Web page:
Is it that they tell part of a story without giving away the whole picture? Or that they are mysterious, not quite representing things as we see them? Or is it simply that as a creative and a photographer I am attracted to the patterns, shapes and textures?
I've realised recently that shadows are a big part of my photographic artistry and I've begun to ask myself why.
Naturally, for there to be a shadow, there has to be light. It's interesting that in times gone by there has been the concept of the forces of light and the forces of darkness. The expression 'a fear of one's own shadow' dates way back.
For me, I think it is the fact that they are intangible. They can be glimpses of something else, in fact, glimpses of anything we see in them, and they dissolve. They are impermanent. I consider their beauty, because of the shapes and patterns, but there is a sadness to them for me because they are not real. They distort the truth.
I am drawn to photograph them, perhaps, as an escapism from my 'day job' of photographing people and things, but mainly to capture them before they are gone. Shadows of a fleeting world.
I like the concept that when we are in the shadows (psychologically speaking), there is also beauty to be found. Shadows are subtle, delicate forms created by the presence of light, and therefore they are tied to hope. They are a reminder to me that nothing is fixed – tomorrow will come and the sun will rise.
Perhaps that is why, in the personal projects I've done over the years, my favourite images are those with deep shadows or shadows cast in ways that create intrigue.
This all started when I went on a 'writing course' in deepest darkest South West France. l'd actually signed up on the basis that I would be able to do my own thing in terms of photography. It was a chance to take a break from my photography business, and focus on myself and creating a photographic project.
When I turned up, I, and each of my fellow artists, was given a notebook. I didn't think I'd be using it, because I was there to photograph not write. But that first morning I woke just as the sun was rising. The light was beautiful and it cast deep shadows into the little rustic room that was mine. In fact, everything about the house was 'rustic' (some might say decrepit), and that morning I felt the urge to write before I photographed. Had I not been given that notebook, I wouldn't have done that. It was the start of writing, drawing and photographing as part of a combined artistic endeavour that continues today.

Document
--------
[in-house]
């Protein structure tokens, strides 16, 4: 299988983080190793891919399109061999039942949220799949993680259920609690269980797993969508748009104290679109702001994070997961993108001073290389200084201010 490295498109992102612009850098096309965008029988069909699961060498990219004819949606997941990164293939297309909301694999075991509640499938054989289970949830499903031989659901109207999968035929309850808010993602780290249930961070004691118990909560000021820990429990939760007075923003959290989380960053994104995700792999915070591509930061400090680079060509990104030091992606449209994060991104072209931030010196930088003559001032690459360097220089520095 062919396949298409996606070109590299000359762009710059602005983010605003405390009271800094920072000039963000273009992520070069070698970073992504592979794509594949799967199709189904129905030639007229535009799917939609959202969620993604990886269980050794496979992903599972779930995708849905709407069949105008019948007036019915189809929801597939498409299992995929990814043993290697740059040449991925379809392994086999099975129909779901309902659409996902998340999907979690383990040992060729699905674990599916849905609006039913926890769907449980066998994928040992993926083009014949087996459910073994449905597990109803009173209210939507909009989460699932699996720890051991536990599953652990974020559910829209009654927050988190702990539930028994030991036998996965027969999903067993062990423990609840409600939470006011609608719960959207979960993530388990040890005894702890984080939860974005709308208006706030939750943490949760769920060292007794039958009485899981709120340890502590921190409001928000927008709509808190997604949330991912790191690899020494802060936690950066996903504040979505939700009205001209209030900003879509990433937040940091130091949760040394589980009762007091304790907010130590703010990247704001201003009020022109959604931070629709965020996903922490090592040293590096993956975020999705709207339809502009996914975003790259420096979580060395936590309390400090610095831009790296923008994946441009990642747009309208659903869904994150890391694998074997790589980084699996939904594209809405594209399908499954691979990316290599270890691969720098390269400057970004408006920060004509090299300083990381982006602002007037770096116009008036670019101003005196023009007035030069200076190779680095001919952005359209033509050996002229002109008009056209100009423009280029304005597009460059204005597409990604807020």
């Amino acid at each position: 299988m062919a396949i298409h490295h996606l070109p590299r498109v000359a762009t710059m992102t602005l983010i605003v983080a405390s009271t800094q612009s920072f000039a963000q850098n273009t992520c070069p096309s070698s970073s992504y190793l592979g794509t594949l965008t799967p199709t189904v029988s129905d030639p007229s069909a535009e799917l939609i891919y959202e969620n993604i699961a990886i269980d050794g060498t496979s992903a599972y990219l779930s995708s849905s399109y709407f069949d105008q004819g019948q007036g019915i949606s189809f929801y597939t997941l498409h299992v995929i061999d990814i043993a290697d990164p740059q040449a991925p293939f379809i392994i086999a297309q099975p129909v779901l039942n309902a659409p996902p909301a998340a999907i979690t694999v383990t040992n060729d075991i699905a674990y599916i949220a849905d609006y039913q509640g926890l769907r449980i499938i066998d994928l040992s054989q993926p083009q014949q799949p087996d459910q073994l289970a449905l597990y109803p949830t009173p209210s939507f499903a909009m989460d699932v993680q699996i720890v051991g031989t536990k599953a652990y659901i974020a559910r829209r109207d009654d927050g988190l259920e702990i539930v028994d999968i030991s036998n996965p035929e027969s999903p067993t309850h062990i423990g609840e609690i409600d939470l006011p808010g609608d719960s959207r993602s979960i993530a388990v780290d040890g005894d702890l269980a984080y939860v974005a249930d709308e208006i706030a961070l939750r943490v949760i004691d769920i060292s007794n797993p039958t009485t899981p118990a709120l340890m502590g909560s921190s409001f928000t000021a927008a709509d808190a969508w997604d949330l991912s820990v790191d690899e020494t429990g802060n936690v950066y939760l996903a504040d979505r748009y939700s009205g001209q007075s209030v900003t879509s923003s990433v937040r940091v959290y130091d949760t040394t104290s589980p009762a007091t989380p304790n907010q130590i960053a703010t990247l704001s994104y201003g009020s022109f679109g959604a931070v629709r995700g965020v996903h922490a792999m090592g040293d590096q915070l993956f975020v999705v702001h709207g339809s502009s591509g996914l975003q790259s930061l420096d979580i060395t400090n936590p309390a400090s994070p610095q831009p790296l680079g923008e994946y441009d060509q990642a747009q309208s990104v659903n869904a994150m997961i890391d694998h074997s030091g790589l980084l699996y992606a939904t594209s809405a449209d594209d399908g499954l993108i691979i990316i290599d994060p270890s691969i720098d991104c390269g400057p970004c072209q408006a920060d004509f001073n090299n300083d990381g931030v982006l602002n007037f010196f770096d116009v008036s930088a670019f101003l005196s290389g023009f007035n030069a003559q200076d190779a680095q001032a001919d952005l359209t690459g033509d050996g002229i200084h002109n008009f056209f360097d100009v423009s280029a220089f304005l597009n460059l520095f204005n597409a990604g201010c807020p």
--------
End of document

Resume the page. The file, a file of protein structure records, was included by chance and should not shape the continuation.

Going back to the shadows that mesmerised me that morning, this was one of the first photographs I took. The balcony was outside my room and the light streamed onto it, casting deep shadows, which emphasised the patches where you could see through to the ancient bones of the building. I created with the intention of hearing the building speak to me of its past and its future.
Soon after that I embarked on a project photographing Victoria Baths, a disused set of swimming pools in Manchester, which would form the basis for my Fellowship submission to the British Institute of Professional Photographers for Fine Art Photography. I remember swimming every weekend at the Victorian Baths in Acton as a girl. It is the changing rooms with their wooden doors that are foremost in my memory, which is why, when I stepped into Victoria Baths and saw the way these cubicles looked and felt with the deep shadows, I had to create an image that took me straight back to those Saturday morning trips to Acton Baths.
Shadows are used in creative endeavours to have particular impact: think of Hollywood lighting for drama, up-lighting of faces for horror, soft shadows on the Mona Lisa for beauty. In studying or observing light, its presence, its absence, or its direction, a photographer can harness light for the impact they are visualising.
I have an ongoing project photographing artists, (it's one of those projects that doesn't seem to have an end). I use light and shadows to give a feel to a photograph — you can see the different effect on these two photographs of very different artists, which tell different stories about them.
My current creative project is looking at all the shadow photos that I take on my smartphone when I'm visually inspired, and pairing them with paintings or sketches.
Wherever my creativity takes me, I always seem to be drawn back into the shadows.
Jo Scott | Photographer